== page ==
Our resident media mogul Nick Heath (@rugbymedia) continues his series that gives us an inside track on life in the rugby media and his journey to the top. Or even middle.
As 80,000 people rose from their seats at Twickenham on Saturday to head to the bars or train station, I was once again privileged enough as a member of the accredited reporting media to make my way down to the Good Health Bar and await England manager Martin Johnson for his post match press conference. Alongside me was our feature writer Benny Coles who was making his debut on ‘the inside’ and as we entered the bar, Ben was delighted and amused by how many of the faces he recognised as the men and women of the rugby media grabbed coffees and water ahead of the post-mortem.
After 18 months living in this world, I am far from universally ‘accepted’ into the fold. However, my recent nomination and acceptance into the Rugby Union Writers Club at their last committee meeting gives me some optimism that things might change over time. Like the new boy at school, some people are friendly and others what appears to be deliberately cold. Some are genuine where others would smile at you as soon as stab you in the back. The reasons? I can only postulate. Perhaps because I work online – not the favourite medium amongst many of the traditional print journos. Or perhaps because I am a tender 32 and I am lucky to look younger – an absolute abhorrence it appears.
We move towards some of the friendlier faces I know. One is a commentator who has been nothing but supportive and kind since I approached him for advice, another a national daily newspaper writer. I introduce Ben and we discuss the game. Asking the more experienced journalists their view and finding out what they saw that you didn’t has proved to be my strongest method of learning. Of course I know the game, but I am not arrogant enough to assume that their superior experience and knowledge is not worth investing some time in.
“Would you have picked anyone else in that side?” asks the commentator. The print man replies, “I’d have started with Hartley but other than that, I honestly don’t know which other fifteen you could consider. That’s the only team. The problem is, Johnno is a Leicester man and they only trained him to run into people. Of all the world’s ills, a higher concentration of individuals with agoraphobia you couldn’t find than at Welford Road.” I roared laughing.
What is most interesting is that the journalistic view is often markedly different from the atmosphere that you might pick up in the stands. As England knocked on the door in the last ten minutes, Twickenham roared as if every supporter was cheering their five year old at sports day. Their team was finally beginning to realise some of its potential and not go down without a fight. Had a second England try been scored it would have sounded like it was the winning score, such was the need to finally feel that the dark days are behind us. As it failed to materialise, a strange air descended that was akin to receiving an unwanted Christmas present – it’s nice but could have been so much better. The press room was more judgemental.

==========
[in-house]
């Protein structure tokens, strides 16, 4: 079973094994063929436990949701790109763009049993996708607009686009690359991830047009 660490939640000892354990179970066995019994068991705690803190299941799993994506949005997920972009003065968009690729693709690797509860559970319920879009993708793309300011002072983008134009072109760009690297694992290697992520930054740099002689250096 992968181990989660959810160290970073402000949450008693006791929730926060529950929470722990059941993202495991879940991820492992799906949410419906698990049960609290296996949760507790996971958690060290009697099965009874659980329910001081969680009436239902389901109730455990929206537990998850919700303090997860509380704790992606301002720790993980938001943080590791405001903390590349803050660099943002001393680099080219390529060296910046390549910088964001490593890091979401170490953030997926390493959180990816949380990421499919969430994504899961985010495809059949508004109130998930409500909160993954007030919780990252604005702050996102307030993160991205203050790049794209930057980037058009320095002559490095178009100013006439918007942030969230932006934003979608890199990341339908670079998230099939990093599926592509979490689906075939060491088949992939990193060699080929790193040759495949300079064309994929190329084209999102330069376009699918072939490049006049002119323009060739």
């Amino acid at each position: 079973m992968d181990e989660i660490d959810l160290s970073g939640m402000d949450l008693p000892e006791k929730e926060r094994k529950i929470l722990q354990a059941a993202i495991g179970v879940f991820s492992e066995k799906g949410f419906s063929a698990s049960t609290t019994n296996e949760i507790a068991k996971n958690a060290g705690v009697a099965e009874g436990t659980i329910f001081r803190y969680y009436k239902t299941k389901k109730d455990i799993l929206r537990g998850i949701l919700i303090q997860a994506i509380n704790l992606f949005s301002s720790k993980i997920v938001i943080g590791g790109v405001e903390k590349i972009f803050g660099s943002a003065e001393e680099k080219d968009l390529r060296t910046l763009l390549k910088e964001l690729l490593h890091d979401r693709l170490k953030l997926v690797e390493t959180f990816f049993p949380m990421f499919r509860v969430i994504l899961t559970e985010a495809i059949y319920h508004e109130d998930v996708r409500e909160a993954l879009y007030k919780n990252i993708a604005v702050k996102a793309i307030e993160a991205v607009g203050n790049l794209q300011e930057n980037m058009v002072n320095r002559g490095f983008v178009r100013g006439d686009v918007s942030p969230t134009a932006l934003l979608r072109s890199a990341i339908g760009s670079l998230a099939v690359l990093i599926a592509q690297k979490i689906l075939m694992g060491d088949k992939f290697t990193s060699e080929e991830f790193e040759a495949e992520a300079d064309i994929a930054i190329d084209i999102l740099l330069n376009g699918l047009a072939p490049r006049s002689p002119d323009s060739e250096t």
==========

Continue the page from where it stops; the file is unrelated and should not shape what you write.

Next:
“Ashton needed that second half because he was turned inside out too many times in that first half,” from one corner. From the other, an observation that I am pained to say I had not really picked up on over the years, “Well, the most painful thing in our midfield is Tindall’s pass. At this level, some of those were frankly embarrassing. Hape would have scored had he not had to sit and have a cup of tea waiting for that pass to come down from the sky.” Another view, “Armitage has always been a bloody maniac. He was on the field less than a minute and he tried to take some bloke’s head off and gave away three points.”
Enter Johnno. “Frustration,” he began and for seven minutes answered the national media’s questions. As he left, I left the room to the holding area that overlooks the players’ gym where everyone waits for the players to be brought up. As they appear, you pounce on whoever you can knowing that at least half a dozen other gentlemen with mp3 recorders and dictaphones would also surround you.
If you happen to be the first one in, you will naturally lead the questioning until such time as you have all you need. Like subtly attracting a waiter, a brief eyebrow raise is the only cue the other hungry press bods need to know that you’re finished and they can leap in with their questions. At this stage I will often stay in the huddle to listen out for the questions that I didn’t think of – to continue learning. I did well on Saturday – first in with Ben Youngs, Lewis Moody, Tom Palmer and Ben Foden.
Before I leave I have one final chat with a couple of broadcasters. There is one view ahead of the Australia game. With reference to the game we have just watched, “Johnson’s been given two and a half years to get to that. To get to THAT! No one else has been given such a grace period of losses and not had their collar felt.” There was widespread nodding and chin stroking.
“If this England team under Johnson don’t pull off a win against Australia next Saturday then there’s zero chance of this team or his reign ever being viewed as as positive. A victory against Samoa will be irrelevant, we can’t consider a loss against a knackered South African team that will just want to be on the plane home, so next weekend is where it all hinges. They have to beat Australia.” Crikey. They really do.
If you would like to hear Nick’s commentary highlights recorded live during the game then click on the player below. Your comments and criticisms would be welcomed as he continues to hone his style and technique. It runs to approx 7 mins.[podcast]/Podcasts/Eng v NZ edit.mp3[/podcast]